"There must be some other possibility than death or lifelong penance, said the Ellen Ward of my dream, that woman I hate and fear. I am sure she meant some meeting, some intersection of lines; and some cowardly, hopeful geometer in my brain tells me it is the angle at which two lines prop each other up, the leaning-together from the vertical which produces the false arch. For lack of a keystone, the false arch may be as much as one can expect in this life. Only the very lucky discover the keystone."
Wallace Stegner's Angle of Repose is a beautiful, triumphant, bittersweet epic that brings together the lives of his main character, Lyman Ward, and his grandparents. Lyman is a historian, confined to a wheelchair by a bone disease and an amputated leg, living in California in the house his grandparents built. His wife has recently left him for someone else, and rather than looking towards a bleak future, or living in the painful present, Lyman chooses to delve into the past by writing a book about his famous grandmother, Susan Burling Ward. Enlisting the help of his caretaker's free-spirited daughter Shelly, he begins to go through the papers and letters his grandmother left behind to piece together her life story and the unusual relationship she had with her husband, Oliver.
Susan Burling is an Easterner, living among the wealthy literati, attending art school. Her life changes on the night she meets Oliver Ward, a quiet, gentle miner from the West. When Susan's love interest, the wealthy Thomas Hudson, marries her best friend Augusta, Susan decides to marry Oliver and move West, having little or no idea of the trials and hardships that will accompany the life of a cultured woman in the uncivilized wilds of California and Idaho. As the trusting Oliver is screwed in business again and again by unscrupulous opportunists, Susan becomes dissatisfied with her life and disappointed in her husband, and turns to her writing and drawing to support her growing family. While pining away for her past life back East, she misses out on the present and pushes those who love her away, until the one day she makes a fatal mistake and causes a tragedy that permanently damages her marriage. As he goes through Susan's papers, Lyman begins to see the parallels between the mistakes his grandparents made and his own life, and in the end, "wonders if I am man enough to be a bigger man than my grandfather."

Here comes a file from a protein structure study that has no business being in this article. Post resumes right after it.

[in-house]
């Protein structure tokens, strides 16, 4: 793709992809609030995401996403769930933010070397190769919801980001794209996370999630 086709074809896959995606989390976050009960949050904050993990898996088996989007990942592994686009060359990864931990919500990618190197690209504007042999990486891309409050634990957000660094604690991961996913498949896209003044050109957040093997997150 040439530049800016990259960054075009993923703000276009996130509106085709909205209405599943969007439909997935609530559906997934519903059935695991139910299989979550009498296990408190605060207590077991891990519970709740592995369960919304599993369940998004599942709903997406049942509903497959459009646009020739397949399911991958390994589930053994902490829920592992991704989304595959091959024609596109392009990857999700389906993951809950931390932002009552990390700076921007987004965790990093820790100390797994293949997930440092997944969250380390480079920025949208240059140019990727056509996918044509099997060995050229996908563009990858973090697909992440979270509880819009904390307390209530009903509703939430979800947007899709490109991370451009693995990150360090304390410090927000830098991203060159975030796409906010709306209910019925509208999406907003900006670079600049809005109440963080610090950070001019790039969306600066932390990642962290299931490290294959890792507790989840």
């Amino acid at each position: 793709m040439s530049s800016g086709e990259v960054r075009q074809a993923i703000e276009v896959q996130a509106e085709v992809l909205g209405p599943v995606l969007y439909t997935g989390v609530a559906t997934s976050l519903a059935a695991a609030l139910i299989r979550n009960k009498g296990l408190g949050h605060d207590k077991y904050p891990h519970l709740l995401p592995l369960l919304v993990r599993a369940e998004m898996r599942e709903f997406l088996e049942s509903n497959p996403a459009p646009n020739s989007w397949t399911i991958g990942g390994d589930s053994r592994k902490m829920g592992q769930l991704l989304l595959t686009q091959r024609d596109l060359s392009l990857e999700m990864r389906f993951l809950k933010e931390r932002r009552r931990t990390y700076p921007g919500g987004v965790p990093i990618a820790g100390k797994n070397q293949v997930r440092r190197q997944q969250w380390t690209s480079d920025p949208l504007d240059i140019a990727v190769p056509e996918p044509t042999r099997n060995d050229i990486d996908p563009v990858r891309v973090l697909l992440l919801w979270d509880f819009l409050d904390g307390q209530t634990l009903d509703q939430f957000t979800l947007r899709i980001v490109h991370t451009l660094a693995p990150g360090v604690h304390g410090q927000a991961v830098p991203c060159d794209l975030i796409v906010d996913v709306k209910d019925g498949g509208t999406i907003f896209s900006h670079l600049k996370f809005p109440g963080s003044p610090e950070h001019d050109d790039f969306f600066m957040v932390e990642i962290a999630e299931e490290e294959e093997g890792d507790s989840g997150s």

I cannot say enough good things about this book. Having lived in the San Francisco Bay area for a few years, Stegner's descriptions of the ruggedness of the California, Colorado and Idaho landscapes are dead-on and beautiful. His depictions of marriage as either an intersection of two lives, or two lives that lean against each other but never connect, is profound. The message of forgiveness for past wrongs, never taking anything for granted, and living each day firmly in the present is one that will stay with me for a long time. I was completely brought into the story, hoping against hope that Oliver would find the security and opportunity he was repeatedly denied, and that Susan would learn to accept her situation rather than continue to resist it. Alas, I was disappointed on both fronts.
This was a beautiful story depicting the culture clash between the civilized East and the uncivilized West. Finding out that it was based on the life of a real woman, Mary Hallock Foote, made the story even more compelling. Everyone should read it.
This book also counts towards both of the reading challenges I have set for myself this year...The Chunkster Challenge and the Battle of the Prizes, American Version. Those are on the sidebar if you want to join up too.